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The Good Tory

In a footnote in Representative Government, John Stuart Mill described the Tory party as the ‘stupid party’, providing a handy insult for its opponents. Not that such a charge did the Party’s electoral success much harm during the twentieth century. It was to be another soubriquet, popularised at the beginning of the next century, that of ‘nasty party’ that seemed to give the Conservatives more cause for concern and one it has fought very hard to shake off.

As someone interested in the connections between real and fictional politics, I know that stupid or nasty (or both) have usually been the keynotes of fictional representations of the Conservatives as well. Tories were either buffoons or weasels in a series of novels, plays and films. To pick some emblematic examples, in the buffoon camp we have Ian Carmichael’s chumpish candidate in the 1959 film Left, Right & Centre and in the weasel camp, the louche and mercenary figure of Rex Mottram in Evelyn Waugh’s novel Brideshead Revisited (1945).

However alongside the rise and rise of Margaret Thatcher, and moving into the Major years, it is noticeable that the loveable Tory fool was being overwhelmingly usurped by the terrifying Tory villain. Prime examples include Michael Dobbs’ Machivellian Francis Urquart in his House of Cards Trilogy, and Rik Mayall as the unconscionable Alan B’stard in television’s The New Statesman. But these were supplemented by, among others, John Mortimer’s Leslie Titmuss, David Hare’s murderous Claire Paige (from Paris by Night (1988)) and self-centred Marion French in The Secret Rapture (1993), as well as Harry Enfield’s obnoxious comic caricature ‘Tory Boy’.

However, in more recent years, another sort of fictional Conservative has made an appearance: The Good Tory. The trend can be traced back to Hugh Whitemore’s play A Letter of Resignation (1997) and on through to Howard Brenton’s 2008 play Never So Good, both of which focus on Harold Macmillan. It is also identifiable in various ‘oppositional’ principled Tories who appear in the currently burgeoning field of Lady Thatcher bio-pics (one thinks of John Session’s Geoffrey Howe in the BBC’s 2010 drama Margaret for instance). What these fictional depictions seem to share and what they appear to promulgate is not so much a clearly defined political philosophy but a sense of a political style, a different, and preferable, way of being a Tory. What is operating in these works is a nostalgia for a model of Conservatism concerned as much with questions of elegant deportment as economic doctrine, for diffuse notions of fair play and gentlemanliness; it’s no accident that Brenton’s play has such a plaintive, yearning title, Never So Good.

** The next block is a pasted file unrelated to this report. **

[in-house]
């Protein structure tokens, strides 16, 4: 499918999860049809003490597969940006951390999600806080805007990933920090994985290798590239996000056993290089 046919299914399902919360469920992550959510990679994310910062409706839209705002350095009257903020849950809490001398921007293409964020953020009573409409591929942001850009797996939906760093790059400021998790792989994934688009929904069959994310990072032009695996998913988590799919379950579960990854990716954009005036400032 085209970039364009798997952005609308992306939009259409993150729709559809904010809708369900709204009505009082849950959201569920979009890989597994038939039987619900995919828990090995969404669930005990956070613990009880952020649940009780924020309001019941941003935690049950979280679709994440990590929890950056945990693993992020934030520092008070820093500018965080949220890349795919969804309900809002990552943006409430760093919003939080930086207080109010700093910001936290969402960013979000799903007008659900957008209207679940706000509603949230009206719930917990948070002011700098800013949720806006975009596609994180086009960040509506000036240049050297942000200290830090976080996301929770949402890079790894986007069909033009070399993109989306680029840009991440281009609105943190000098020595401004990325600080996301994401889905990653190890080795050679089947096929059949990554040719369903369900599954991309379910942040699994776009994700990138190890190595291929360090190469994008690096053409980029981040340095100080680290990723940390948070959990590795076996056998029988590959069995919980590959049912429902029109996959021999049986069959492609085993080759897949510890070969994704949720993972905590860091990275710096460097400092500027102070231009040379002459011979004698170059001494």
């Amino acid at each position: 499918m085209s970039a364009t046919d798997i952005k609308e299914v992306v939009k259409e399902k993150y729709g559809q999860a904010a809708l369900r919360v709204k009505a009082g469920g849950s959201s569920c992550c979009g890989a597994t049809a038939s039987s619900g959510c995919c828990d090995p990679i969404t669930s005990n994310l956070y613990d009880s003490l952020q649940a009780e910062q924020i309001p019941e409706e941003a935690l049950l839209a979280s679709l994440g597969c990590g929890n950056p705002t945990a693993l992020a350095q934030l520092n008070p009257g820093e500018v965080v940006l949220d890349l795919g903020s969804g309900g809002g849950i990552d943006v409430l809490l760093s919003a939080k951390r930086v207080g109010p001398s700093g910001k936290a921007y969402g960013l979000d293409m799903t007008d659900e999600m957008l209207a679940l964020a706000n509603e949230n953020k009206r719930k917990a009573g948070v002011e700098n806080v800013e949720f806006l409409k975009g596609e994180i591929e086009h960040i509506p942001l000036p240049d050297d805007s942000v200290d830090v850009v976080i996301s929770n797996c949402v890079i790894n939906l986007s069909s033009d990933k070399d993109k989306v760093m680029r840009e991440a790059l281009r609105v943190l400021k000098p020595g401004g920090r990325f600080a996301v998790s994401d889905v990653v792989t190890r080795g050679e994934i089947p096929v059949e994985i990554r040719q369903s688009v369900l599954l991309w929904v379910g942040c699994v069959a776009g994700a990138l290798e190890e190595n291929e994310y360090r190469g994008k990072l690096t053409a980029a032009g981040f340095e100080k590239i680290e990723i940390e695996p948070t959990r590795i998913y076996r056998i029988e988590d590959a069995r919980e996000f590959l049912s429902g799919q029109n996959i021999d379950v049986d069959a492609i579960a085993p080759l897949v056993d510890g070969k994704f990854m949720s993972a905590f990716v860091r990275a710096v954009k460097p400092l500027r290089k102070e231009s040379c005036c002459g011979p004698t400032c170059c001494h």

In fact, there is a good case to be made for considering political style as a useful prism through which to view the real divisions in the Conservative Party during Margaret Thatcher’s leadership. Fiction (particularly visual media such as film and drama) has shed most light on these nuanced and emotive aspects of political debate. When the dramatist Trevor Griffiths – more at home with the discursive, theoretical arguments of the Left – began an attempt to chart the course of post-war Conservatism in his TV play Country (1981), both he and the critics noted that due to its subject matter this had been his most ‘cinematic’ script. The implication is that the nature of Conservatism (and conservatism) was to be conveyed not through intellectual argument but, as Mike Poole and John Wyver note, in ‘gesture, glances and movement’.

Country, which was designed to be part of a larger project (the BBC pulled the plug on the other five parts), is set at the end of the Second World War as the inhabitants of a large country estate come to grips with Labour’s election landslide. Griffiths shares a political outlook comparable to Howard Brenton, but whereas the latter’s Harold Macmillan is a highly sympathetic portrait, Griffiths’ work is truer to its moment of production and no Good Tories are to be found.

Nonetheless, Country’s stately home setting brings to mind another example of the trope of ‘conservatism and big country houses’ in the shape of the hugely popular ITV drama Downton Abbey. In Downton, it is a particular style of conservatism, the noble bearing and noblesse oblige of the Earl of Grantham (pictured above for the few that have not seen the series), which audiences are being asked to – and seemingly do – admire. To consolidate the point (as Jonathan Freedland has noted) we are also presented with another potential man of authority, the boorish and determinedly ‘non-U’ press baron Sir Richard Carlisle, a kind of updated Rex Mottrum. There is little doubt that the politics of Downton’s writer, Julian Fellowes (now a Conservative peer) diverge totally from those of Howard Brenton. Yet Brenton and Fellowes, along with other writers, have nonetheless both concluded that, given the unappetising alternatives available, their audiences are in need of the comforts of the Good Tory.

Cue Safety First!, a musical comedy based on the life of Stanley Baldwin?!

Matthew Bailey

Published inArt, Fiction & PoliticsBritish Politics

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